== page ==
My blog entries from yesterday were made late in the afternoon while I was at my office trying to catch up on some things on a Saturday afternoon. I almost couldn't get to my office with all the cars in the area trying to park and hurry into the Marriott Center to watch the BYU vs. Utah basketball game. I was there for a few hours and then rushed out of my office heading to where my car was parked. I had to walk through the Tanner building where all the business classes are taught. I followed a young man and a woman out of the building and noticed as I was passing them that the man looked familiar. I took a second look, and sure enough, it was Kris Richardson who had served his mission in Iceland back in 2004. I said, "Kris, is that you?" and sure enough it was. The girl left and we stopped and talked for about 15 minutes. He finished his degree at BYU recently and is preparing for law school in Arizona before too long. Kris and I had met back in 2004 when I was on my first trip to Iceland since my mission and he was there in the middle of his. He came to our mission reunion in 2007 (the first picture here) and two years later I run into him in the parking lot on a Saturday at BYU. Strange coincidence. Some RMs don't like to speak Icelandic with other RMs, but he seemed to enjoy it. I like that.

28 February 2009

Til að geta beygt eitt einasta íslenskt orð sem til er! (To be able to decline and conjugate every single Icelandic word that exists!)

Since I am not a native speaker of the Icelandic language I am often looking for sources online that can help me decline a noun or conjugate a verb that I am unfamiliar with when I can't figure out how to do so in my dictionaries. In the Icelandic class I am teaching at BYU right now, I have three students. I was grading one of their writing assignments not too long ago and came upon a website while doing so that was the answer to this problem. The website was designed specifically for Icelanders and has no English. But it is also a really powerful tool for those of us who are non-natives who also want to learn the language correctly. All you do is type in the word and it will show you EVERY SINGLE way the word could be declined or conjugated in EVERY SINGLE language situation. I couldn't believe I had finally found a site that I could go to for EVERY SINGLE Icelandic inflection question and the answers would be there.

Well, the site is: http://bin.arnastofnun.is/. No more dead ends or frustration about not knowing for sure how to correctly change a word when I wanted to use it. The site does NOT help with phrases or colloquialisms, but that is small potatoes when you consider what it DOES help with. Thank you to the Árni Magnússon Institute for Icelandic Studies which has developed the online reference for the rest of us. (A missionary from the late 70's or early 80's sent me this picture of early Icelandic training in the MTC. lol)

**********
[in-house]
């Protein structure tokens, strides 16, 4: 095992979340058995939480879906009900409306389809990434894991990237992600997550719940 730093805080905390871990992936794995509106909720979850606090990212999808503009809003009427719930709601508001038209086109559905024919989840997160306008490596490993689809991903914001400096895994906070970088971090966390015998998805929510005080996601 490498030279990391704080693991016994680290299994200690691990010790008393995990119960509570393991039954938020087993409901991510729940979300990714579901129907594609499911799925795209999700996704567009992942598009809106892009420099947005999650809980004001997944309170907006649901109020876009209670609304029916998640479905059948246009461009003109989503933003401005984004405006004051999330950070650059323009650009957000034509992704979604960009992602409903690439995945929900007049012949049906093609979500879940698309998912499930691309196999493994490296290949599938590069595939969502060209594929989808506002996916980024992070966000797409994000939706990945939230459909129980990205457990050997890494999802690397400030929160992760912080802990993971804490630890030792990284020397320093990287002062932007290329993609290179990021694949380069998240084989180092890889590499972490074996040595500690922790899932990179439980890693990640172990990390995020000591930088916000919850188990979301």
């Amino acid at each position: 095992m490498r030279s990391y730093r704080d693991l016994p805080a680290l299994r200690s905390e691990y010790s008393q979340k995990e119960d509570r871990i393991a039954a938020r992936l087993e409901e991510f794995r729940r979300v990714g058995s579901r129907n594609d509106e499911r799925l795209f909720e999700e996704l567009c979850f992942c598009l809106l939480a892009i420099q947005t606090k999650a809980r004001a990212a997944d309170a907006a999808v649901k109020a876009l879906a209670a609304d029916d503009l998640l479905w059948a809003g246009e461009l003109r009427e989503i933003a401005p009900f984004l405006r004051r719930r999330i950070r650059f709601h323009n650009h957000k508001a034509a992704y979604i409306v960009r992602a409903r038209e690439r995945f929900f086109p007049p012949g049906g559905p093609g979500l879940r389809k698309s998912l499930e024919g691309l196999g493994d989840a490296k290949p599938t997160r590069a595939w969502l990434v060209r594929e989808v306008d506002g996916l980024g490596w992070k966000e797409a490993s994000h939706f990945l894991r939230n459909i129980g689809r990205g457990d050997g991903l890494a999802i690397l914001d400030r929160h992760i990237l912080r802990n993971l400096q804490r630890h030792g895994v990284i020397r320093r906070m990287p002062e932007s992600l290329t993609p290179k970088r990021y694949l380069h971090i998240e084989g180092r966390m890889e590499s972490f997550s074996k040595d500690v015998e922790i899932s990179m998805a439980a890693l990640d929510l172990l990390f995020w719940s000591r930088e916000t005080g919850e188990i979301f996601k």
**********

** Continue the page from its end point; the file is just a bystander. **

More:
Nokkrar heimsóknir (Some visits)

Yeah, long time. I know. I've been a busy beaver keeping the wolf away from the door, as my grandpa Best used to always say. But I've had a few visitors come to my office in the last few weeks. The first happened to be right before Christmas on the 23rd of December. Lee and Marti Wohlgemuth had just come home from serving a Senior mission in Iceland a few weeks before to their home in the Ogden area. They had told me that they wanted to come down to Provo sometime and to see me and a few other friends. The first time they tried to come it was snowing too much so they made it down on the 23rd instead. It was snowing that day too, but they came anyway and made it withough too much trouble. This is the photo of them and me that day.

They had to come home from Iceland a few weeks early because of some heart trouble that Elder Wohlgemuth was having, but he seems to be doing better now. Good hard-working folks who I look up to.

Two months later I was in my office again and a colleague called me on the phone and said he had a friend of mine in his office. I turned out that it was Curt Hutchings who was one of my teachers in the MTC back in 1984. He had come up from his home in southern Utah in Ivins with his recently returned missionary son to get him back into BYU after having deferred for his mission. My colleague friend brought the two of them to may office and we had a great time catching up. It is amazing to me how little a deep friendship changes in twenty-five years when the friendship was created during an LDS mission. We've both cashed in a bit of youth to raise great kids, but other than that....